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  • An additional 30 Cuban medical professionals will arrive in Jamaica on Thursday (February 27) to further bolster the Government’s delivery of quality healthcare services.
  • This was disclosed by Minister of Health and Wellness, Dr. the Hon. Christopher Tufton, at a signing ceremony for the renewal of the Technical Cooperation Agreement with the Ministry of Public Health of the Republic of Cuba, at the New Kingston offices of the Ministry, on Tuesday (February 25).
  • Dr. Tufton noted that there are currently 276 Cuban medical professionals in the island, and that the latest batch is as a result of ongoing bilateral agreements between the Governments of Cuba and Jamaica.

An additional 30 Cuban medical professionals will arrive in Jamaica on Thursday (February 27) to further bolster the Government’s delivery of quality healthcare services.

This was disclosed by Minister of Health and Wellness, Dr. the Hon. Christopher Tufton, at a signing ceremony for the renewal of the Technical Cooperation Agreement with the Ministry of Public Health of the Republic of Cuba, at the New Kingston offices of the Ministry, on Tuesday (February 25).

Dr. Tufton noted that there are currently 276 Cuban medical professionals in the island, and that the latest batch is as a result of ongoing bilateral agreements between the Governments of Cuba and Jamaica.

The Minister said that the Government and people of Jamaica are “profoundly grateful” to the Government and people of Cuba for the continued collaboration.

He noted that the agreement, which has been renewed for another three years, follows a third Bilateral Agreement of Technical Cooperation that was signed between both Governments in 2015, “extending Cuba’s commitment to continue to assist Jamaica in the building out of our

capacity to offer specialist care in various areas”.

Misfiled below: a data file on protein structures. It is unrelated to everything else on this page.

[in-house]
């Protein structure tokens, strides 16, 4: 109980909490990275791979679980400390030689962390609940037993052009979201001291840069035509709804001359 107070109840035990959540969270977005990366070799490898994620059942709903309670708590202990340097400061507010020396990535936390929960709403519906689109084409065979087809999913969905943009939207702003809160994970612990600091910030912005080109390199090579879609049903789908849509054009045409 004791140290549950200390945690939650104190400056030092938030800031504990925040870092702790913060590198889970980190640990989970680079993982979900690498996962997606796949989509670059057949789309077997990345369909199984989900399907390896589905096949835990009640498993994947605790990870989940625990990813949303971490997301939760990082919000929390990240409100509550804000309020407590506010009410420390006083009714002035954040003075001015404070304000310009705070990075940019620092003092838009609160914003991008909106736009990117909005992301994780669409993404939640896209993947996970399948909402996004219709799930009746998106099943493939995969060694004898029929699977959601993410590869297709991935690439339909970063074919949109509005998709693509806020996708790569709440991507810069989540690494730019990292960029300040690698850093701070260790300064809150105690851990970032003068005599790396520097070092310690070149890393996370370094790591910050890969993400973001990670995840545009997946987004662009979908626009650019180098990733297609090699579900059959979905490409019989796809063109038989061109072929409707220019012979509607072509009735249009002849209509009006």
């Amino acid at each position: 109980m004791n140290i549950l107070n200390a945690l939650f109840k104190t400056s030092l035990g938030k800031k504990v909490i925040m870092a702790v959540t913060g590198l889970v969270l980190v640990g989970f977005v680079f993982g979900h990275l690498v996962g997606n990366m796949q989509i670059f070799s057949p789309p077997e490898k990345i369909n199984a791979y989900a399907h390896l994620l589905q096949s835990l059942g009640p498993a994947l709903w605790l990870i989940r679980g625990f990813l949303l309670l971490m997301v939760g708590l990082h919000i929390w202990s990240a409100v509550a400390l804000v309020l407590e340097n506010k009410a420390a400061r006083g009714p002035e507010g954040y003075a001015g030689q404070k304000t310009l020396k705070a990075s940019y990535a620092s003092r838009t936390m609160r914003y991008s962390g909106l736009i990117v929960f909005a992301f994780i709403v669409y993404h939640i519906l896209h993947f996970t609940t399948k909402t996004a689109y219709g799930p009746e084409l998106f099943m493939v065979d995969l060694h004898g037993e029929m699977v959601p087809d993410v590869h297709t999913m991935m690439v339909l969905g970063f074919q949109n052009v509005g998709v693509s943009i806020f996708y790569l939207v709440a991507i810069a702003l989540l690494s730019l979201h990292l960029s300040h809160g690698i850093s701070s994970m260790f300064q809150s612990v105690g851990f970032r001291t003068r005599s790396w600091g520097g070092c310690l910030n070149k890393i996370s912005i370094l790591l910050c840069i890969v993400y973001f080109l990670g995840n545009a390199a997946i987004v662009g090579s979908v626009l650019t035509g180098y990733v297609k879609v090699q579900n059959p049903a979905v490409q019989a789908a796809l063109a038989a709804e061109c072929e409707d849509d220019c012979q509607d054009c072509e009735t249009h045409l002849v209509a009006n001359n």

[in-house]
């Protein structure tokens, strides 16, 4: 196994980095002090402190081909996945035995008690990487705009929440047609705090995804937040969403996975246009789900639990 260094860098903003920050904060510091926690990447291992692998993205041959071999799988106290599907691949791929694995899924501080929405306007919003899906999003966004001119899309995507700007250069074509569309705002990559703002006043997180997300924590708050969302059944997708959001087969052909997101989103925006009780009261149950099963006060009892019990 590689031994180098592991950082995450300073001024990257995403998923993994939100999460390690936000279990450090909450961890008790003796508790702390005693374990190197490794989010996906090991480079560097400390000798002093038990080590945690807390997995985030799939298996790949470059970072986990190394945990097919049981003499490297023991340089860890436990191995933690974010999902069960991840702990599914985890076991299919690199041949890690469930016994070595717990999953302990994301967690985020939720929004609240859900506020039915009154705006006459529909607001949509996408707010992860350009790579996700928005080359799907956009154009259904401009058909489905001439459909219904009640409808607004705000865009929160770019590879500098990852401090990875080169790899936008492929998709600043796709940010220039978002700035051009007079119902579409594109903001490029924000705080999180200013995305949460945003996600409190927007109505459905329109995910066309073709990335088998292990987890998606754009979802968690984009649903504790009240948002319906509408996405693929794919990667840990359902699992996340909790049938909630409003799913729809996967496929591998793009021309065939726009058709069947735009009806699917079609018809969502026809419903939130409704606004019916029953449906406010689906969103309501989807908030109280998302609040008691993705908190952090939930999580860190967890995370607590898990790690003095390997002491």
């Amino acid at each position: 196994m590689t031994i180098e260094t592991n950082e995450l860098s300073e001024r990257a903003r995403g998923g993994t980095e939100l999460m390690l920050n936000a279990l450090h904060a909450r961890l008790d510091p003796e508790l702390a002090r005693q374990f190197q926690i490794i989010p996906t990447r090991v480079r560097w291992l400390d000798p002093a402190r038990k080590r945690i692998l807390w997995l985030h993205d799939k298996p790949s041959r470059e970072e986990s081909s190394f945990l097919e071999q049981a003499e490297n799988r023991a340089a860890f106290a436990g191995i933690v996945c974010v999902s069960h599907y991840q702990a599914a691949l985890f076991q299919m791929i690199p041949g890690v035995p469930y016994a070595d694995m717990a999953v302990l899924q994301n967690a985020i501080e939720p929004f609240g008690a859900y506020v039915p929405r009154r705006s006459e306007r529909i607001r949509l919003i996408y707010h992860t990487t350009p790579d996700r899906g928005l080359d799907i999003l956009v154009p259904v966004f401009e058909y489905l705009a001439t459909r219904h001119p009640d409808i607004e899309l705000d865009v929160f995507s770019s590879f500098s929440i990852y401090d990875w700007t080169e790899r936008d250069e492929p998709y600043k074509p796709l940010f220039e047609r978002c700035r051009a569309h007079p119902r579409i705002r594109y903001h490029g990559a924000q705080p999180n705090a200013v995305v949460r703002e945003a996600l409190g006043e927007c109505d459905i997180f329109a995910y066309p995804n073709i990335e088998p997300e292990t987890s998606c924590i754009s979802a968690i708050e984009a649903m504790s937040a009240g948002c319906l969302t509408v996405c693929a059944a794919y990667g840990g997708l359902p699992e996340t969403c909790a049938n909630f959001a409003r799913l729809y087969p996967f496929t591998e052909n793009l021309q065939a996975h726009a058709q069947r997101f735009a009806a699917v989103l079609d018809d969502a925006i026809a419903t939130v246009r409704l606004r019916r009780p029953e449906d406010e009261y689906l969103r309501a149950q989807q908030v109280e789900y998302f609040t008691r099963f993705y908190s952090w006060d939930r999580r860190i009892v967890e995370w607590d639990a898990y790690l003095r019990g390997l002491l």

The Minister said that the first Bilateral Agreement of Cooperation for the establishment of a Centre of Excellence was signed between both Governments in 2009. Jamaica welcomed the first of four medical brigades from Cuba to provide eye-care services for Jamaica in 2010.

“The Bilateral Agreement has also allowed for the interweaving of Cuban medical professionals into the fabric of our health system and at all levels of our health system and all levels of our healthcare. All of our regional health authorities will report the commitment, capacity and care offered by our Cuban health workforce,” he said.

In the meantime, Ambassador of Cuba to Jamaica, Her Excellency Inés Fors Fernández, who signed the new agreement along with Dr. Tufton, said it marks a significant milestone in both countries’ ongoing collaboration.

“It formalises and deepens the partnership between our two countries. The agreement gives response to the demanding times we are living in today and will contribute to face the current complex challenges in the health sector,” she said.

The Ambassador further pointed out that new avenues of bilateral cooperation between Cuba and Jamaica could be opened.

These, she said, include disease control and prevention, with particular focus on emergency preparedness, surveillance and response, promotion of health in relation to environment-related risk factors, public health capacity, dissemination of evidence-based best practices for prevention and control of diseases, empowerment of people and building of resilience and capacity to promote health, and achievement of high-quality care and improvement of health outcomes, among others.

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